• Felix Gmelin

    Whether artistic or political, revolution aims at a tabula rasa. Think of Malevich’s quest for painting’s ground zero or the First French Republic’s decree of “year 1.” Paradoxically, though, the leap into post-revolutionary time tends to proceed from a backward glance, from Jacques-Louis David’s nod to ancient Rome in The Oath of the Horatii, 1784, to May 1968’s evocation of October 1917. But as our faith in historical progress—which sustained the idea of a revolutionary break along with its utopian aspirations—appears increasingly on the wane, so, it seems, is our ability to use elements of

  • Mixiotes, 2001.

    Gabriel Orozco

    More than a regular on the international group-show circuit, Gabriel Orozco practically invented today’s genre of globe-trotting artist.

    More than a regular on the international group-show circuit, Gabriel Orozco practically invented today’s genre of globe-trotting artist. But Orozco’s at-home-everywhere-and-nowhere persona is less a stylish pose than an extension of his artistic project: a fusion of post-Minimalism's concern for site-specificity and Conceptual art’s reliance on the portable photographic document. Orozco's most recent stops include Venice and Dublin, and summer finds the Mexican artist in London for his first major exhibition in Britain since 1996. The Serpentine Gallery, Orozco’s host

  • 1000 WORDS: LIISA ROBERTS

    Liisa Roberts appears this month in the 2004 Whitney Biennial with a project that has emerged, in true Duchampian fashion, definitively unfinished. The Finnish-American artist’s What’s the Time in Vyborg?, initiated in 2000, takes as its starting point that city’s municipal library, designed by Alvar Aalto in 1927 and completed in 1935, symbolizing the modernist aspirations of a newly independent Finnish state (Vyborg, then Finland’s second largest city, was called Viipuri at the time, changing names when annexed by the Soviets in 1944). Severely damaged during the war, the library was subsequently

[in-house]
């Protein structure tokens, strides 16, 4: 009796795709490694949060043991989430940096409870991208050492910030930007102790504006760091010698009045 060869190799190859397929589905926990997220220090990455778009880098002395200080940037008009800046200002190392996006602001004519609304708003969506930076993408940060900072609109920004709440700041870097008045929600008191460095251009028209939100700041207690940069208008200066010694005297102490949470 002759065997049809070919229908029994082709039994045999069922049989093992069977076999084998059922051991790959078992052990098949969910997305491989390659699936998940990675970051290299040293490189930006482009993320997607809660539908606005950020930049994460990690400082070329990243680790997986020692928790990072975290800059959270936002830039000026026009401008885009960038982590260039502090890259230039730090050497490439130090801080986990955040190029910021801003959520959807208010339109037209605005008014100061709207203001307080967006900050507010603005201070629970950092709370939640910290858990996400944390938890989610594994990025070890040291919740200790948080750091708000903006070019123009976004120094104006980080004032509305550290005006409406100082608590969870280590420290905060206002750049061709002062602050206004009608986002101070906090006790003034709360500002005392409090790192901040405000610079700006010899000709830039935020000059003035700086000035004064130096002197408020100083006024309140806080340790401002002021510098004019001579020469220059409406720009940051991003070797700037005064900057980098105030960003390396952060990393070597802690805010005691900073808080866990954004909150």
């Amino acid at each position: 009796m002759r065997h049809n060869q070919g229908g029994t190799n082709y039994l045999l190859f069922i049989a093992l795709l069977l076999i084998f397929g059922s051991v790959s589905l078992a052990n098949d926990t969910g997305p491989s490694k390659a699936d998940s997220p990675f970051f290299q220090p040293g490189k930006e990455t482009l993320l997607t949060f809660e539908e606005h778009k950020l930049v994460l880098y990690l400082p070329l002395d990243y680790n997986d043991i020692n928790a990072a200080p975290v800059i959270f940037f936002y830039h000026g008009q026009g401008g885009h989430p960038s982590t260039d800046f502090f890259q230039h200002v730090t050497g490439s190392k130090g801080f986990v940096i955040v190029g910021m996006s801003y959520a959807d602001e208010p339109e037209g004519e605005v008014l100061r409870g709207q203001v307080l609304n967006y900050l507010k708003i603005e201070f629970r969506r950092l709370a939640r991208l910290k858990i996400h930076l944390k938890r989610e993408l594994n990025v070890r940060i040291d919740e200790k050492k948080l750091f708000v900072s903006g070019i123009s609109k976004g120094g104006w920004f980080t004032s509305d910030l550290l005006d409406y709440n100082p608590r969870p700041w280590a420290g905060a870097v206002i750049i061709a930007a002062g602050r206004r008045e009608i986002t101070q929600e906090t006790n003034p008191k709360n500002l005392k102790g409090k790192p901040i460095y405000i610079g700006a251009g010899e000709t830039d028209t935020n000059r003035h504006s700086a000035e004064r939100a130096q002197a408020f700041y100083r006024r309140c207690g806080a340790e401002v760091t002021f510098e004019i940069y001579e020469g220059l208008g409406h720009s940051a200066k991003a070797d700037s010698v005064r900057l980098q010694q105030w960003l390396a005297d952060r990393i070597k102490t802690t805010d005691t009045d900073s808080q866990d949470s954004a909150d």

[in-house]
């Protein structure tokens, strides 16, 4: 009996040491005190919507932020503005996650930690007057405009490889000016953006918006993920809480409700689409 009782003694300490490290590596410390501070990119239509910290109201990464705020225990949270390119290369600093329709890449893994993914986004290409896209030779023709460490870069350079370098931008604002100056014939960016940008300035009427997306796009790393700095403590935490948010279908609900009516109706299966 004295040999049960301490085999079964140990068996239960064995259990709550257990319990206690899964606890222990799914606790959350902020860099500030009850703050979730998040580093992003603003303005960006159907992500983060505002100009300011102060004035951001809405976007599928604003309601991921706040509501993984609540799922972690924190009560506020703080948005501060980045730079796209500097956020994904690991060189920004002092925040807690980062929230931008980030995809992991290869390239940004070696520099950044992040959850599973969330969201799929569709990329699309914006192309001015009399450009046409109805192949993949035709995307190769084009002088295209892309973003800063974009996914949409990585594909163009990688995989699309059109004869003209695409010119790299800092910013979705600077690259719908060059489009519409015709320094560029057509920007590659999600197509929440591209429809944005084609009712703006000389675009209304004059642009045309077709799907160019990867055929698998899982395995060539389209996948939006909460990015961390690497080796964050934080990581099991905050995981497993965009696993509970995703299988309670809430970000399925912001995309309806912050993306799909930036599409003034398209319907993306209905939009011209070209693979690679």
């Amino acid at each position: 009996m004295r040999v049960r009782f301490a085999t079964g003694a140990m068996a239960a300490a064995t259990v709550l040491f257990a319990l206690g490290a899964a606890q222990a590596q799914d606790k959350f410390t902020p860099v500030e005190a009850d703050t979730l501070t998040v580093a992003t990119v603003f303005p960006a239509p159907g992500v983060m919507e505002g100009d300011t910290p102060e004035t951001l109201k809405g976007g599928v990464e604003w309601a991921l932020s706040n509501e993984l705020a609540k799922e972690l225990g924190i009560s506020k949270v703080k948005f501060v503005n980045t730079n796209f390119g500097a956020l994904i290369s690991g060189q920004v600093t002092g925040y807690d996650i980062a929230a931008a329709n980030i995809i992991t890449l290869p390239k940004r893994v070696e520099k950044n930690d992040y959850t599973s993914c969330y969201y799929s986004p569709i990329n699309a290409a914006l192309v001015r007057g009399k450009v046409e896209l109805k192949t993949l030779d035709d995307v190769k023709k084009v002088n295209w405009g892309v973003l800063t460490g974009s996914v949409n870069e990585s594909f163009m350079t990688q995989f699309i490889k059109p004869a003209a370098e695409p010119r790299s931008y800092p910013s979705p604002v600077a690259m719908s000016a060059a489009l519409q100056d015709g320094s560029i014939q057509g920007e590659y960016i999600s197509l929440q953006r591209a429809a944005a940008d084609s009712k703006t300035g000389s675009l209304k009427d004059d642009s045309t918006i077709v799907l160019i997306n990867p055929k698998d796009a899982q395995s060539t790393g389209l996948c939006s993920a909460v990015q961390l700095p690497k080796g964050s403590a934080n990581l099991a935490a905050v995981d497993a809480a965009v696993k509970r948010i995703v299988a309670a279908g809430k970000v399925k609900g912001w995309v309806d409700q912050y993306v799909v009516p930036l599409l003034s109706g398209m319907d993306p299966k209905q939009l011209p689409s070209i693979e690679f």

• Lothar Baumgarten

    “Ambivalent.” The word flashes briefly on-screen toward the end of Lothar Baumgarten’s 1973–77 film The Origin of the Night: Amazon Cosmos, a lush, ninety-eight-minute meditation on the rain forest inspired by a Tupi myth about the division of night and day. Although active since the early ’70s, the German-born Baumgarten is best known in the United States for his 1993 Guggenheim exhibition in which a stately procession of names of indigenous North American peoples (Inuit, Iroquois, Huron, Crow . . . ) was printed directly on the inner curves of Frank Lloyd Wright’s famous rotunda. As critic